Dell and Hewlett-Packard up the ante in the tablet game, but Apple looks to raise the stakes.
Hewlett-Packard, a 9.7-inch device it's calling the TouchPad, along with the bombshell that its WebOS is headed to PCs. The TouchPad will run the company's WebOS, which it acquired along with Palm as part of a $1.2 billion deal in April.
The tablet features front-facing cameras for video chat, 16GB or 32GB of built-in memory, support for Adobe's Flash, and a 1.2GHz dual-core Snapdragon processor. Initially the TouchPad will be offered as a Wi-Fi only device, though HP said it plans to release a version with 3G/4G mobile connectivity down the line.
In a play for the business crowd, Dell expanded its foray into tablets with a
Meanwhile, Apple has the
In the proposed partnership, Windows Phone would become Nokia's principal OS, and phones would use Microsoft search and ad services.
Obama administration wants the power for it and other governments to veto future top-level domain names, raising questions about free expression and the role of states in shaping the Internet.
In new push to get legislation through Congress, senator invites giants like Google, Visa, and Verizon to testify about bill that would require them to accept a greater role in antipiracy operations.
Sun's old headquarters on the shore of San Francisco Bay will soon be home to Facebook, one of the fastest-growing companies in the tech industry.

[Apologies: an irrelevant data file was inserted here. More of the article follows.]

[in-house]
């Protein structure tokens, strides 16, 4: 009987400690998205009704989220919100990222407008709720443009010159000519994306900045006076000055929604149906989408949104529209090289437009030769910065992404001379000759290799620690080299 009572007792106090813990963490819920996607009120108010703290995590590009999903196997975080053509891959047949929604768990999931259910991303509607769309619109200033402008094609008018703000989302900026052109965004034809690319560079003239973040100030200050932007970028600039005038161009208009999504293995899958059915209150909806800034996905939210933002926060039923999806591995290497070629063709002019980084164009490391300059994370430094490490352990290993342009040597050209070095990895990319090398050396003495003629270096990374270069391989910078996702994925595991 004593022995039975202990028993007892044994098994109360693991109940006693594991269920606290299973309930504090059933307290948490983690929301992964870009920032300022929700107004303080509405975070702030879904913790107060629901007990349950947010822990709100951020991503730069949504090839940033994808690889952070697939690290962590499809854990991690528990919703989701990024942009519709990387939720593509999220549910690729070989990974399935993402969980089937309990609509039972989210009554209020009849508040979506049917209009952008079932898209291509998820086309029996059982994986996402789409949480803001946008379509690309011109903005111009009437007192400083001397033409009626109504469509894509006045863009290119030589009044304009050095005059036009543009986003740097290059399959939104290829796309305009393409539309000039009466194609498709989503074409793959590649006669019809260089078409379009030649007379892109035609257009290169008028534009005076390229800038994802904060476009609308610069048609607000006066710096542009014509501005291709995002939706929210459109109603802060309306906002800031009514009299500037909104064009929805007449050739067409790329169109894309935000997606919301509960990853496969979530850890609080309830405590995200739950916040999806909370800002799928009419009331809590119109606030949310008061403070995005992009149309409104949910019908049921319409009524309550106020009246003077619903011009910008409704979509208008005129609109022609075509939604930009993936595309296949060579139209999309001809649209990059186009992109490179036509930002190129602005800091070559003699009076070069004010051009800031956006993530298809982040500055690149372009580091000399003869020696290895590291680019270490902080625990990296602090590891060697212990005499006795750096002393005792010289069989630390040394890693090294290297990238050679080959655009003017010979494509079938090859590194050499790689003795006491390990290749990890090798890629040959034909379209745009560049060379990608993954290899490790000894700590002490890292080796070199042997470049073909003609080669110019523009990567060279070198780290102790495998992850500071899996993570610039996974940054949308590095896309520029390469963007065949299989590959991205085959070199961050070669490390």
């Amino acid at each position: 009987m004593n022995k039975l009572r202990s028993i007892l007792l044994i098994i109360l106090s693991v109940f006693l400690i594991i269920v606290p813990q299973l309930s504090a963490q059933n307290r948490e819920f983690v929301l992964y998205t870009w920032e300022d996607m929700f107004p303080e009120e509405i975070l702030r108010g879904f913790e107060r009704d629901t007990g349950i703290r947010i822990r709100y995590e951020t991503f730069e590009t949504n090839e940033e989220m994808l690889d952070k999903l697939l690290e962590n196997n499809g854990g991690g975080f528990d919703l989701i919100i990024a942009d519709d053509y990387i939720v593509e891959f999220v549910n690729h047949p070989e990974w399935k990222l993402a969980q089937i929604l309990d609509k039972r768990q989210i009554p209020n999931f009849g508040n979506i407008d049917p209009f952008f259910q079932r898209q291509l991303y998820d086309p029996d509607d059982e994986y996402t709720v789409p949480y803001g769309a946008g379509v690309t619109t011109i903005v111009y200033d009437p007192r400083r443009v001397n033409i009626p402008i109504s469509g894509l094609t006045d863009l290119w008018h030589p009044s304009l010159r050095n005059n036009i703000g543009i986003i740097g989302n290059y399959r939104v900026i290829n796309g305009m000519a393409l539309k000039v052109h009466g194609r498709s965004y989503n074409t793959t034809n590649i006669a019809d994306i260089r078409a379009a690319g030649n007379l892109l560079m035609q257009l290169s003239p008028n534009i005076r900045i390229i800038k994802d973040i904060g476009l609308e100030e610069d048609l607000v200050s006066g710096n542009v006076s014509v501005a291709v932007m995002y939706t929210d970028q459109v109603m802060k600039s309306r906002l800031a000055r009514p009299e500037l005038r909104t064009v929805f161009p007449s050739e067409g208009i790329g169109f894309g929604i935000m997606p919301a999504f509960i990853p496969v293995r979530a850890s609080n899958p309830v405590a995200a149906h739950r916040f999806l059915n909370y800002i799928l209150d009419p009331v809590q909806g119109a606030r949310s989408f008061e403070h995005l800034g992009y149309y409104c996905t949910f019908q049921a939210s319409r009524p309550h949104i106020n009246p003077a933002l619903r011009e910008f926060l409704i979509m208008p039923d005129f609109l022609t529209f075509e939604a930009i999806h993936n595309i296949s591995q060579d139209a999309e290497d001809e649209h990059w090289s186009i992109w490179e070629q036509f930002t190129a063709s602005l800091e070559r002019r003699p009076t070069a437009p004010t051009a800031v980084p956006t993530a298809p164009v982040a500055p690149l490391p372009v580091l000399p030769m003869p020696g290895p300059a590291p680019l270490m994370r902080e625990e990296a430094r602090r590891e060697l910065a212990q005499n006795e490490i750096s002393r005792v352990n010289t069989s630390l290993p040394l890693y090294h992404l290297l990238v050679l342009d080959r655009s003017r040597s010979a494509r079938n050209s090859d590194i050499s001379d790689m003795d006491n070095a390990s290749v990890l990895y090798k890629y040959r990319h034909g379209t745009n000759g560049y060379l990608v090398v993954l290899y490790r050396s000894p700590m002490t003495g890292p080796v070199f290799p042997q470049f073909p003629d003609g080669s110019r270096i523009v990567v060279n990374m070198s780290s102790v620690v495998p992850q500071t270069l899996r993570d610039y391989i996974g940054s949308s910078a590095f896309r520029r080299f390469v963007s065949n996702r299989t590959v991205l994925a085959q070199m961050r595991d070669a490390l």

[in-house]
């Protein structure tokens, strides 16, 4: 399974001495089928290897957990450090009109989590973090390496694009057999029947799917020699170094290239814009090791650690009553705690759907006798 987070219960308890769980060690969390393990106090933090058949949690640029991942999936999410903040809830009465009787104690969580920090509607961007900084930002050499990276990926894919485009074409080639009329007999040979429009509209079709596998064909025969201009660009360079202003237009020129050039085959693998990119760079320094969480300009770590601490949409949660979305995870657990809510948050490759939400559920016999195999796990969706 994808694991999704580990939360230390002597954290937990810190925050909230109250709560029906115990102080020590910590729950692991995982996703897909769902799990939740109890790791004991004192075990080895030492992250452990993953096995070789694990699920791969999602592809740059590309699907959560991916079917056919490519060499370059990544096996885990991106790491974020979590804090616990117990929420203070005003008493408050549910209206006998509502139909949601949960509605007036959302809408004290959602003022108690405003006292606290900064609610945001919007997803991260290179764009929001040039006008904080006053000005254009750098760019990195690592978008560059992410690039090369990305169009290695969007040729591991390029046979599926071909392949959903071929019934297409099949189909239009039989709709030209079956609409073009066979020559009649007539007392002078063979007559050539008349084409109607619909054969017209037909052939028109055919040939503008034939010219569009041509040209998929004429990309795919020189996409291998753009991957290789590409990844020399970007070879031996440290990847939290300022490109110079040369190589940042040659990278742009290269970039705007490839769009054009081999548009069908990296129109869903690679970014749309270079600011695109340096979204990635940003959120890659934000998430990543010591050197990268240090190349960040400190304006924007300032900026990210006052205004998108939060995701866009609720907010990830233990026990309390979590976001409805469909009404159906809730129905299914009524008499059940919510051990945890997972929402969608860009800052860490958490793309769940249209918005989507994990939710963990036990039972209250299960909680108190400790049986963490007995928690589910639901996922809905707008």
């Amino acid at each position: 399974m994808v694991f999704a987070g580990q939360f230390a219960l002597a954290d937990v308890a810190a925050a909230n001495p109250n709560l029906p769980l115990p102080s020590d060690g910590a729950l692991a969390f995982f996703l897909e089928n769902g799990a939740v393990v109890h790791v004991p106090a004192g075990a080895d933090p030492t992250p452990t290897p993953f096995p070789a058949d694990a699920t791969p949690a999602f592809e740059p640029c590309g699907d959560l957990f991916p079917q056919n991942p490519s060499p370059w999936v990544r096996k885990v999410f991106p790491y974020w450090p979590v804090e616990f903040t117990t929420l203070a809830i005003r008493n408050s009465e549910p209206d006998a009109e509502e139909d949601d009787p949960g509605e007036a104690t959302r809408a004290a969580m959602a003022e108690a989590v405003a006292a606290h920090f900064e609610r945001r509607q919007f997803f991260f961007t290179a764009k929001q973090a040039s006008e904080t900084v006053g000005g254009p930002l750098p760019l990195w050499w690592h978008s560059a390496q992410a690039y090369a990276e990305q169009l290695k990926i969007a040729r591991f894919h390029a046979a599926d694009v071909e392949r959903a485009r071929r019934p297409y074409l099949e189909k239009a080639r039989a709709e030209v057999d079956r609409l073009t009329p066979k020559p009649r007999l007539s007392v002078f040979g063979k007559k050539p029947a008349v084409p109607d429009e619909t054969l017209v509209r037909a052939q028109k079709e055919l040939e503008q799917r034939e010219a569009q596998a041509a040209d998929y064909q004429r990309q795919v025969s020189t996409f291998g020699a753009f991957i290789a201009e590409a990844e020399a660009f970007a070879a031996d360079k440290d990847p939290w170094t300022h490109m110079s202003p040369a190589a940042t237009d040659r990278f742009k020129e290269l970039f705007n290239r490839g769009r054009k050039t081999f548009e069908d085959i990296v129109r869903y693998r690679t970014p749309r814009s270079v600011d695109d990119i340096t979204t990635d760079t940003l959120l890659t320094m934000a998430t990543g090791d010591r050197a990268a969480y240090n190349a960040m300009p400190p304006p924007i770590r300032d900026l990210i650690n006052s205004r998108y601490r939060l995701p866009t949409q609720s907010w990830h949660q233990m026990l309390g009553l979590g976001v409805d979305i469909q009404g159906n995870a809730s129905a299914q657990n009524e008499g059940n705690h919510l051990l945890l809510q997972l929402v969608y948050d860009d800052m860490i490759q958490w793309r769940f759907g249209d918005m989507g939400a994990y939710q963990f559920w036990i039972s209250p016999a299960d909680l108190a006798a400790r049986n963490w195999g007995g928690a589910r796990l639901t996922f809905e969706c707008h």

With a 22.7 percent share of the global smartphone market in 2010 compared with 3.9 percent in 2009, Google's OS catches up to Nokia Symbian, which lost share last year.
Apple's iconic device is now being sold through a second carrier, but for all the pent-up anticipation, the lines are remarkably sparse.
Arianna Huffington announces she will become head of the newly formed Huffington Post Media Group, which appears set to integrate all HuffPo and AOL content, including Engadget and TechCrunch.
The MPAA files suit against a locker service accused of acting as a clearinghouse for pirated films. This is the first time the film industry has sued a cloud film service.
Last week, Google unveiled its effort to bring some of the greatest artworks to a global audience, Street View-style. One of the lead developers tells CNET how the project came to be.
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